Experts: Herd immunity outside US slows Zika in Florida

FILE - In this Jan. 27, 2016, file photo, an Aedes aegypti mosquito known to carry the Zika virus, is photographed through a microscope at the Fiocruz institute in Recife, Pernambuco state, Brazil. Zika virus ravages the testes of male mice, sharply reducing sperm counts and fertility, said a study that raises a new specter about its threat to people. The mouse results appear in a paper released Monday, Oct. 31, by the journal Nature. (AP Photo/Felipe Dana, File)

MIAMI (AP) – Health officials say a drop in Zika cases in the Caribbean and South America has helped slow the spread of the mosquito-borne virus in Florida this year.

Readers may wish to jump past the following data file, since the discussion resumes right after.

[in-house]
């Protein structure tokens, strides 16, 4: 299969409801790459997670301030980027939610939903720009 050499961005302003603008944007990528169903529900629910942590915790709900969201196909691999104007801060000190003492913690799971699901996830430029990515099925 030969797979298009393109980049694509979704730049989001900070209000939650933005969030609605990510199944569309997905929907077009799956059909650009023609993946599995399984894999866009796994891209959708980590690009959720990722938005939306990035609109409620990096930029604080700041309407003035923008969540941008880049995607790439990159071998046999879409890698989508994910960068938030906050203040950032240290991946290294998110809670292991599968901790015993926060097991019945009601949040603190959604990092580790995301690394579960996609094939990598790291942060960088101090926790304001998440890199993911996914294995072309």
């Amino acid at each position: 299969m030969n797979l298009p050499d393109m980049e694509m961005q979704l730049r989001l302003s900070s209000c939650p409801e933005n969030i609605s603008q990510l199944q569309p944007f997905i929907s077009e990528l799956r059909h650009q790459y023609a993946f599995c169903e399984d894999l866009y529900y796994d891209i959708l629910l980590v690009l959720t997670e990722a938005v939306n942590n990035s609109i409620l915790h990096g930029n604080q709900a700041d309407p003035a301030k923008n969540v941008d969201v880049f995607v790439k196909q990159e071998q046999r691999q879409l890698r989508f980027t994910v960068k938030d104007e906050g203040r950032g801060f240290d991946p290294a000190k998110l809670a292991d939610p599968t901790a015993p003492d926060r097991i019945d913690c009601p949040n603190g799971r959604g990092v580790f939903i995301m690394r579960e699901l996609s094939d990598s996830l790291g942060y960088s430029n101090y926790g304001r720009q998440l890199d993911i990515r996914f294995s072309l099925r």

The Miami Herald reports that experts say herd immunity likely has contributed to Zika’s decline outside the continental United States.

Dr. Henry Walke of the U.S. Centers for Disease Control and Prevention says people who were infected with Zika can’t be infected again, which reduces the amount of the virus that is circulating.

However, experts warn that herd immunity elsewhere won’t stop the virus from re-emerging in this country.

That has happened in Florida with other mosquito-borne viruses such as dengue fever in recent years.

So far this year, Florida health officials have reported a total of 135 Zika cases. None have been linked to mosquitoes in the state.

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